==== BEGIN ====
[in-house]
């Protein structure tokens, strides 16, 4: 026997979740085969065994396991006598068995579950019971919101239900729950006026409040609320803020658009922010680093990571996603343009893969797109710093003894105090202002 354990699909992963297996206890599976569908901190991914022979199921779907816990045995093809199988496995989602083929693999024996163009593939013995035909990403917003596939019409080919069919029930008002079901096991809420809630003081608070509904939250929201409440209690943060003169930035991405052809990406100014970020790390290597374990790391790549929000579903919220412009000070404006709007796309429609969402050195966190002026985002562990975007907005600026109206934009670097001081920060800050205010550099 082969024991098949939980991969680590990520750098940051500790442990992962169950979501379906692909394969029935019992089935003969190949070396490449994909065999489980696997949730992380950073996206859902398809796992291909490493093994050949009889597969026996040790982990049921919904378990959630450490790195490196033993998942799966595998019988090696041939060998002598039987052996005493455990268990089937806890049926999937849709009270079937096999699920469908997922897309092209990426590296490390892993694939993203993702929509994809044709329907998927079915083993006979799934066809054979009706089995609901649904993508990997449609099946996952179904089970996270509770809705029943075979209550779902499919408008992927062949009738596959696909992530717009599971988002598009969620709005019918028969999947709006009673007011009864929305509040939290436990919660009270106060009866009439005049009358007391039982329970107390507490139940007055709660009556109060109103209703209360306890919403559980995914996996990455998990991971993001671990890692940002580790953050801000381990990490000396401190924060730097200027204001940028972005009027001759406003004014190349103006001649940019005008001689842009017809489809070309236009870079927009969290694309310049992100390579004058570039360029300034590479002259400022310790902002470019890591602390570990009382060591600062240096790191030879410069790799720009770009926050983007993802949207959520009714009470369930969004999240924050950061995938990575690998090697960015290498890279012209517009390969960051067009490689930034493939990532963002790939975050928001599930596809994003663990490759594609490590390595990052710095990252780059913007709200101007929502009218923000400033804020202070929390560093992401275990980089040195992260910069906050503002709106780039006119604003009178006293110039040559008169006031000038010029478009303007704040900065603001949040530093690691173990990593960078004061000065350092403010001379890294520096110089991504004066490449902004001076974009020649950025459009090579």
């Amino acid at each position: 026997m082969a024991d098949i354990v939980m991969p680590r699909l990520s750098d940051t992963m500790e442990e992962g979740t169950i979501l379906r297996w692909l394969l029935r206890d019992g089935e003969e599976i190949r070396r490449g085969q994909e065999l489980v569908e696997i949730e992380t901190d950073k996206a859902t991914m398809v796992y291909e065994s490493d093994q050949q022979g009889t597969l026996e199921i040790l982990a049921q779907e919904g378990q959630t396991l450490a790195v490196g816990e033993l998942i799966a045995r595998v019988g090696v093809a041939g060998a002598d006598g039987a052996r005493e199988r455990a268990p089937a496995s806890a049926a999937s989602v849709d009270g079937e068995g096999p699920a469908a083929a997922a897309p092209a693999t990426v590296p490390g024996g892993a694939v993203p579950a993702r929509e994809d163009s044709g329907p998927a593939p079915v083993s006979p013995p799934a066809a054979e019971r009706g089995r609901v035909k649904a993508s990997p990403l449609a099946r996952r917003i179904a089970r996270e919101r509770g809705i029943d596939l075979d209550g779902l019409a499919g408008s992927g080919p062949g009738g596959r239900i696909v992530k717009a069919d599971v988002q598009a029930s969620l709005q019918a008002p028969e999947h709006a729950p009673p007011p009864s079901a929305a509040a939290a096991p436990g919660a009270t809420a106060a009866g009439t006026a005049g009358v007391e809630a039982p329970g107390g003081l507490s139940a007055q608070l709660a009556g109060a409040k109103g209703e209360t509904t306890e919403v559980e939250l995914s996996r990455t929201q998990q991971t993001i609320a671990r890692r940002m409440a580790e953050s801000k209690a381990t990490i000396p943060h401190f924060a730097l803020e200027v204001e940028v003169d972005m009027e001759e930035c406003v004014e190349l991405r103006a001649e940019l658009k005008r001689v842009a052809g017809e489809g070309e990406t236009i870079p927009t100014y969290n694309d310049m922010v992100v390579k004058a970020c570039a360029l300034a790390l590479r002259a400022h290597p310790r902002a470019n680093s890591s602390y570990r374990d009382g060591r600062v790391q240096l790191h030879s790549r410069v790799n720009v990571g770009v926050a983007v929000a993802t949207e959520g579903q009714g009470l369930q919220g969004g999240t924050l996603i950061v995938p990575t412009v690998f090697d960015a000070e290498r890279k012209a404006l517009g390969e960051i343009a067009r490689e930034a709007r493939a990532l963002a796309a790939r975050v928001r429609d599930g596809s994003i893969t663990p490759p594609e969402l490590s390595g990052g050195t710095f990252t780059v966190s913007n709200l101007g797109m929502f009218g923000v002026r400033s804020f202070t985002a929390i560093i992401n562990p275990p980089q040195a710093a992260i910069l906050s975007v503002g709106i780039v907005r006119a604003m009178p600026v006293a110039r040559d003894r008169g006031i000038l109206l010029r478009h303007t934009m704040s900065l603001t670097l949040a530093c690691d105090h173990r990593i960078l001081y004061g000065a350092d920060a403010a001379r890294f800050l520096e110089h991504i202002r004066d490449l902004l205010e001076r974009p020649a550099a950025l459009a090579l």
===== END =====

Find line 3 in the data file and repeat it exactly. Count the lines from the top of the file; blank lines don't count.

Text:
């Amino acid at each position: 026997m082969a024991d098949i354990v939980m991969p680590r699909l990520s750098d940051t992963m500790e442990e992962g979740t169950i979501l379906r297996w692909l394969l029935r206890d019992g089935e003969e599976i190949r070396r490449g085969q994909e065999l489980v569908e696997i949730e992380t901190d950073k996206a859902t991914m398809v796992y291909e065994s490493d093994q050949q022979g009889t597969l026996e199921i040790l982990a049921q779907e919904g378990q959630t396991l450490a790195v490196g816990e033993l998942i799966a045995r595998v019988g090696v093809a041939g060998a002598d006598g039987a052996r005493e199988r455990a268990p089937a496995s806890a049926a999937s989602v849709d009270g079937e068995g096999p699920a469908a083929a997922a897309p092209a693999t990426v590296p490390g024996g892993a694939v993203p579950a993702r929509e994809d163009s044709g329907p998927a593939p079915v083993s006979p013995p799934a066809a054979e019971r009706g089995r609901v035909k649904a993508s990997p990403l449609a099946r996952r917003i179904a089970r996270e919101r509770g809705i029943d596939l075979d209550g779902l019409a499919g408008s992927g080919p062949g009738g596959r239900i696909v992530k717009a069919d599971v988002q598009a029930s969620l709005q019918a008002p028969e999947h709006a729950p009673p007011p009864s079901a929305a509040a939290a096991p436990g919660a009270t809420a106060a009866g009439t006026a005049g009358v007391e809630a039982p329970g107390g003081l507490s139940a007055q608070l709660a009556g109060a409040k109103g209703e209360t509904t306890e919403v559980e939250l995914s996996r990455t929201q998990q991971t993001i609320a671990r890692r940002m409440a580790e953050s801000k209690a381990t990490i000396p943060h401190f924060a730097l803020e200027v204001e940028v003169d972005m009027e001759e930035c406003v004014e190349l991405r103006a001649e940019l658009k005008r001689v842009a052809g017809e489809g070309e990406t236009i870079p927009t100014y969290n694309d310049m922010v992100v390579k004058a970020c570039a360029l300034a790390l590479r002259a400022h290597p310790r902002a470019n680093s890591s602390y570990r374990d009382g060591r600062v790391q240096l790191h030879s790549r410069v790799n720009v990571g770009v926050a983007v929000a993802t949207e959520g579903q009714g009470l369930q919220g969004g999240t924050l996603i950061v995938p990575t412009v690998f090697d960015a000070e290498r890279k012209a404006l517009g390969e960051i343009a067009r490689e930034a709007r493939a990532l963002a796309a790939r975050v928001r429609d599930g596809s994003i893969t663990p490759p594609e969402l490590s390595g990052g050195t710095f990252t780059v966190s913007n709200l101007g797109m929502f009218g923000v002026r400033s804020f202070t985002a929390i560093i992401n562990p275990p980089q040195a710093a992260i910069l906050s975007v503002g709106i780039v907005r006119a604003m009178p600026v006293a110039r040559d003894r008169g006031i000038l109206l010029r478009h303007t934009m704040s900065l603001t670097l949040a530093c690691d105090h173990r990593i960078l001081y004061g000065a350092d920060a403010a001379r890294f800050l520096e110089h991504i202002r004066d490449l902004l205010e001076r974009p020649a550099a950025l459009a090579l």